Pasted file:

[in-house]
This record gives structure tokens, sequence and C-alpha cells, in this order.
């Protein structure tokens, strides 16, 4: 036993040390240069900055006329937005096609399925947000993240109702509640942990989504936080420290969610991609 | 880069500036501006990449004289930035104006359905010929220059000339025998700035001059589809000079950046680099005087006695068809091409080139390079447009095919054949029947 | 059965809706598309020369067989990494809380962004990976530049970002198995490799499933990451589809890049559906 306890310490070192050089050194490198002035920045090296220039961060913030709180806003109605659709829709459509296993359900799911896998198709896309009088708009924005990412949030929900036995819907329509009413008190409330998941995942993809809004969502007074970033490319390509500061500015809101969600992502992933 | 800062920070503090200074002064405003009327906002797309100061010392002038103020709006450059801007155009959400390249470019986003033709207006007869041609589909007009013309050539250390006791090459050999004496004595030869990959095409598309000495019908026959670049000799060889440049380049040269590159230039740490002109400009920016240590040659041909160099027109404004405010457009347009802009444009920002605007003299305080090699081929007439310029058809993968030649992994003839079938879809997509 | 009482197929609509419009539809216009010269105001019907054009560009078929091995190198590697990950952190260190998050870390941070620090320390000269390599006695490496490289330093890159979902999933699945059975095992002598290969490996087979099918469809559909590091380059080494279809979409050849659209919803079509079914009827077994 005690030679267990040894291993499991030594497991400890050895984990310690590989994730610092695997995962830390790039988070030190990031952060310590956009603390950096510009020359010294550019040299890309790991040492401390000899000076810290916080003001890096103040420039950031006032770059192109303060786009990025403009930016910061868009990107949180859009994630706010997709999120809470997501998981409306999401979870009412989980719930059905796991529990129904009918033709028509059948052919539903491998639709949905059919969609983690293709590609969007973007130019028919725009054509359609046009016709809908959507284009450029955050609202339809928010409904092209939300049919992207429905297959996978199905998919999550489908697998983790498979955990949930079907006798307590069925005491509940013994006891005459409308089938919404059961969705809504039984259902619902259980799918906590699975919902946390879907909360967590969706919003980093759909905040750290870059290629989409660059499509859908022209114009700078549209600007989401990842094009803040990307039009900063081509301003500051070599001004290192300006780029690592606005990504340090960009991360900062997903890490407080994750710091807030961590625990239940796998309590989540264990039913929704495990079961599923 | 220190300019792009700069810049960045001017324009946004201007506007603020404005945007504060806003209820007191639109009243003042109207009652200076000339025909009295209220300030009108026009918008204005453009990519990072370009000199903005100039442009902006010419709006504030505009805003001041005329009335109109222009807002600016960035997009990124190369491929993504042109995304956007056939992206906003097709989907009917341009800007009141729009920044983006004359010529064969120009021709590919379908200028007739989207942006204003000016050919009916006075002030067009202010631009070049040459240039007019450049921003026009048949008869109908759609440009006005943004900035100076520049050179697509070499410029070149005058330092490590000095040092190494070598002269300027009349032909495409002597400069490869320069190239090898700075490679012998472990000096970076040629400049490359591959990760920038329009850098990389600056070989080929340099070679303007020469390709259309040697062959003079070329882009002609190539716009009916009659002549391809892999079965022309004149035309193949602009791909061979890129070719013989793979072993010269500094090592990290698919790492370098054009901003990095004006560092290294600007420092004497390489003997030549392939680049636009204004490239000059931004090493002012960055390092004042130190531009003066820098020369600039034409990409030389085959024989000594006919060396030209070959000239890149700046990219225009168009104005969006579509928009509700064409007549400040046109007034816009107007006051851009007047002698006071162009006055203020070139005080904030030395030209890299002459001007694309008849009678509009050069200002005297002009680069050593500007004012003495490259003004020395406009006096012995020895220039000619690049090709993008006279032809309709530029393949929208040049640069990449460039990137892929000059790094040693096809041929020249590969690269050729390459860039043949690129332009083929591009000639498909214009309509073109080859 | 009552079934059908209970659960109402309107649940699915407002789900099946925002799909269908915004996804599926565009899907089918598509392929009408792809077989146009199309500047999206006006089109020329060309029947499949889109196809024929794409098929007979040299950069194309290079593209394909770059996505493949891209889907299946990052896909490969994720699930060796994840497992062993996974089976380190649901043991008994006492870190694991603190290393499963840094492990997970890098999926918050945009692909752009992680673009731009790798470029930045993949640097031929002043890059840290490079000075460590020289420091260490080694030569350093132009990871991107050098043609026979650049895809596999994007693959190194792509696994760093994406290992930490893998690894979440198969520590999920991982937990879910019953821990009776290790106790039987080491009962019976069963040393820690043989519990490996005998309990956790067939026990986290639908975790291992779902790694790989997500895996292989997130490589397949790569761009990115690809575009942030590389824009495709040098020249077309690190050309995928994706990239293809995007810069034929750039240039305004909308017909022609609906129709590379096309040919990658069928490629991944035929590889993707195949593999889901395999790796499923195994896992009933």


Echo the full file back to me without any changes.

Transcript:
[in-house]
This record gives structure tokens, sequence and C-alpha cells, in this order.
């Protein structure tokens, strides 16, 4: 036993040390240069900055006329937005096609399925947000993240109702509640942990989504936080420290969610991609 | 880069500036501006990449004289930035104006359905010929220059000339025998700035001059589809000079950046680099005087006695068809091409080139390079447009095919054949029947 | 059965809706598309020369067989990494809380962004990976530049970002198995490799499933990451589809890049559906 306890310490070192050089050194490198002035920045090296220039961060913030709180806003109605659709829709459509296993359900799911896998198709896309009088708009924005990412949030929900036995819907329509009413008190409330998941995942993809809004969502007074970033490319390509500061500015809101969600992502992933 | 800062920070503090200074002064405003009327906002797309100061010392002038103020709006450059801007155009959400390249470019986003033709207006007869041609589909007009013309050539250390006791090459050999004496004595030869990959095409598309000495019908026959670049000799060889440049380049040269590159230039740490002109400009920016240590040659041909160099027109404004405010457009347009802009444009920002605007003299305080090699081929007439310029058809993968030649992994003839079938879809997509 | 009482197929609509419009539809216009010269105001019907054009560009078929091995190198590697990950952190260190998050870390941070620090320390000269390599006695490496490289330093890159979902999933699945059975095992002598290969490996087979099918469809559909590091380059080494279809979409050849659209919803079509079914009827077994 005690030679267990040894291993499991030594497991400890050895984990310690590989994730610092695997995962830390790039988070030190990031952060310590956009603390950096510009020359010294550019040299890309790991040492401390000899000076810290916080003001890096103040420039950031006032770059192109303060786009990025403009930016910061868009990107949180859009994630706010997709999120809470997501998981409306999401979870009412989980719930059905796991529990129904009918033709028509059948052919539903491998639709949905059919969609983690293709590609969007973007130019028919725009054509359609046009016709809908959507284009450029955050609202339809928010409904092209939300049919992207429905297959996978199905998919999550489908697998983790498979955990949930079907006798307590069925005491509940013994006891005459409308089938919404059961969705809504039984259902619902259980799918906590699975919902946390879907909360967590969706919003980093759909905040750290870059290629989409660059499509859908022209114009700078549209600007989401990842094009803040990307039009900063081509301003500051070599001004290192300006780029690592606005990504340090960009991360900062997903890490407080994750710091807030961590625990239940796998309590989540264990039913929704495990079961599923 | 220190300019792009700069810049960045001017324009946004201007506007603020404005945007504060806003209820007191639109009243003042109207009652200076000339025909009295209220300030009108026009918008204005453009990519990072370009000199903005100039442009902006010419709006504030505009805003001041005329009335109109222009807002600016960035997009990124190369491929993504042109995304956007056939992206906003097709989907009917341009800007009141729009920044983006004359010529064969120009021709590919379908200028007739989207942006204003000016050919009916006075002030067009202010631009070049040459240039007019450049921003026009048949008869109908759609440009006005943004900035100076520049050179697509070499410029070149005058330092490590000095040092190494070598002269300027009349032909495409002597400069490869320069190239090898700075490679012998472990000096970076040629400049490359591959990760920038329009850098990389600056070989080929340099070679303007020469390709259309040697062959003079070329882009002609190539716009009916009659002549391809892999079965022309004149035309193949602009791909061979890129070719013989793979072993010269500094090592990290698919790492370098054009901003990095004006560092290294600007420092004497390489003997030549392939680049636009204004490239000059931004090493002012960055390092004042130190531009003066820098020369600039034409990409030389085959024989000594006919060396030209070959000239890149700046990219225009168009104005969006579509928009509700064409007549400040046109007034816009107007006051851009007047002698006071162009006055203020070139005080904030030395030209890299002459001007694309008849009678509009050069200002005297002009680069050593500007004012003495490259003004020395406009006096012995020895220039000619690049090709993008006279032809309709530029393949929208040049640069990449460039990137892929000059790094040693096809041929020249590969690269050729390459860039043949690129332009083929591009000639498909214009309509073109080859 | 009552079934059908209970659960109402309107649940699915407002789900099946925002799909269908915004996804599926565009899907089918598509392929009408792809077989146009199309500047999206006006089109020329060309029947499949889109196809024929794409098929007979040299950069194309290079593209394909770059996505493949891209889907299946990052896909490969994720699930060796994840497992062993996974089976380190649901043991008994006492870190694991603190290393499963840094492990997970890098999926918050945009692909752009992680673009731009790798470029930045993949640097031929002043890059840290490079000075460590020289420091260490080694030569350093132009990871991107050098043609026979650049895809596999994007693959190194792509696994760093994406290992930490893998690894979440198969520590999920991982937990879910019953821990009776290790106790039987080491009962019976069963040393820690043989519990490996005998309990956790067939026990986290639908975790291992779902790694790989997500895996292989997130490589397949790569761009990115690809575009942030590389824009495709040098020249077309690190050309995928994706990239293809995007810069034929750039240039305004909308017909022609609906129709590379096309040919990658069928490629991944035929590889993707195949593999889901395999790796499923195994896992009933």